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eISSN: 2577-8307

Forestry Research and Engineering: International Journal

Creative Review Volume 2 Issue 3

Current policy priorities and regulatory approaches for irrigation and associated challenges of ‘farmer–led’ irrigation development in Tanzania

Joachim HJR Makoi,1 Eliakim C Matekere2

1Ministry of Water and Irrigation, National Irrigation Commission (NIRC), Tanzania
2Department of Research and Technology Promotion, National Irrigation Commission, Tanzania

Correspondence: Joachim Makoi, Ministry of Water and Irrigation, National Irrigation Commission, P.O.Box 6668, Dar es Salaam, Tanzania, Tel 2557 6229 3254

Received: April 28, 2018 | Published: June 13, 2018

Citation: Makoi JHJR, Matekere EC. Current policy priorities and regulatory approaches for irrigation and associated challenges of ‘farmer–led’ irrigation development in Tanzania. Forest Res Eng Int J. 2018;2(3):152-161. DOI: 10.15406/freij.2018.02.00041

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In this article we contribute to the discussion on Irrigating Africa–Reframing Agricultural Investment by focusing on current policy priorities and regulatory approaches for irrigation and associated challenges of ‘farmerled’ irrigation development in Tanzania. Just like other developing countries, Tanzania has ambitious plans and has committed to expand irrigated agriculture through the National Irrigation Commission (NIRC) which has legal mandate to coordinate, promote and regulate the irrigation sector. Irrigation is important in Tanzania to deal with the erratic rainfall, especially in the context of climate change. In view of these, the Government has been taking various measures including establishment of the National Irrigation Commission (NIRC), the formulation of national policies (NIP), National Irrigation Act (NIA), National Irrigation Regulations (NIR) and their Strategies that are strongly recognizing the importance of irrigation towards the increase in food security and the economy at both household and national level. This article was based on official government documents related to irrigation development; consultation with the National Irrigation Commission (NIRC) and related Zonal Irrigation Offices (ZIOs) distributed throughout the country as well as various irrigation schemes (IS) and their respective irrigators organizations (IOs). Results shows that although there are huge opportunities for Irrigation Development in Tanzania, farmers led irrigation is faced by a number of constraints including slow or delayed implementation of irrigation Act 2013 and its regulations 2015; inadequate access to affordable longterm funding/financing for irrigation investments; low capacity and participation of private sector in irrigation development and weak Irrigators Organizations (IOs). In conclusion, for any meaningful small scale farmer or farmerled irrigation in Tanzania, there is a need for the Government to adequately and fully support the NIRC to effectively play its role of coordination, promotion and regulation through the implementation of the National Irrigation Act, National Irrigation Regulations and the Revised National Irrigation Master Plan (RNIMP) which addresses the aforementioned constraints facing farmerled irrigation in Tanzania.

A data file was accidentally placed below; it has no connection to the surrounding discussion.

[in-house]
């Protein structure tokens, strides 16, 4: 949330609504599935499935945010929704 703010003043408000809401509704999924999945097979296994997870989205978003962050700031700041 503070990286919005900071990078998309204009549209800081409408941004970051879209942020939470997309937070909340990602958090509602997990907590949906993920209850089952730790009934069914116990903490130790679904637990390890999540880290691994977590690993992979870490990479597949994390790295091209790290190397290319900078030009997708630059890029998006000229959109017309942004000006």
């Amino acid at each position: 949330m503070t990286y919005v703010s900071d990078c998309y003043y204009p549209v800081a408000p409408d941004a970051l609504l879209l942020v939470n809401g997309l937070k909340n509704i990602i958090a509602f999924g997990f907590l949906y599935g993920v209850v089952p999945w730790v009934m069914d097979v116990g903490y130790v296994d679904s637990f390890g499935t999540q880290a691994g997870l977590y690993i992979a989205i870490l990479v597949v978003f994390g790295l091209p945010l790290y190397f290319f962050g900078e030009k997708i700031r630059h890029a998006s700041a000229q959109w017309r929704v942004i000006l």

Keywords: water use efficiency, climate change, irrigation policy, national irrigation act, irrigation regulations


NIRC, national irrigation commission; NIP, national policies; NIA, national irrigation act; ZIOs, zonal irrigation offices; IS, irrigation schemes; IOs, irrigators organizations; RNIMP, revised national irrigation master plan; URT, united republic of Tanzania; NFRs, national food requirements; GDP, gross domestic product; ASDS, agriculture sector development strategy; ASDP, agriculture sector development programme; TDV, Tanzania development vision; RDS, rural development strategy; MDGs, millennium development goals; NIMP, national irrigation master plan; NSGRP, national strategy for growth and reduction of poverty; IWRM, integrated water resources management; IDF, irrigation development fund; SAGCOT, southern agricultural growth corridor of Tanzania


The United Republic of Tanzania (URT) is situated in East Africa and has an area of 945,087km2. It is bordered by Kenya and Uganda to the north; Rwanda, Burundi and the DRC to the west; Zambia, Malawi and Mozambique to the south; and the Indian Ocean to the east. The national census carried out in 2012 showed that the population in Tanzania was 45m.1 However, in 2018 the UN estimated Tanzania’s population to be about 59m.

The economy of Tanzania is to a large extent dependent on agriculture, which accounts for about 24.5% of GDP,2 85% of exports3 and during years with sufficient rainfall, it contributes 100% and in 2016/17 cropping season, 123% of the national food requirements (NFRs). Currently, agriculture employs nearly 70% of population and contributed about 29.1% of the GDP in 2016. Even though agriculture has significant role in the national economy, its production and productivity is low because to a large extent it depends on rainfall which is seasonally erratic, unreliable and nonuniformly distributed. Due to nonoptimal availability of water for crop production, frequent food shortages have continued to be experienced in the country. Tanzania will therefore need to boost crop production 4 folds (i.e. from 1.8 to 7.2t ha1) by improvement and or construction of irrigation infrastructure to take advantage of exploiting huge potential area amounting to 29.4m Ha.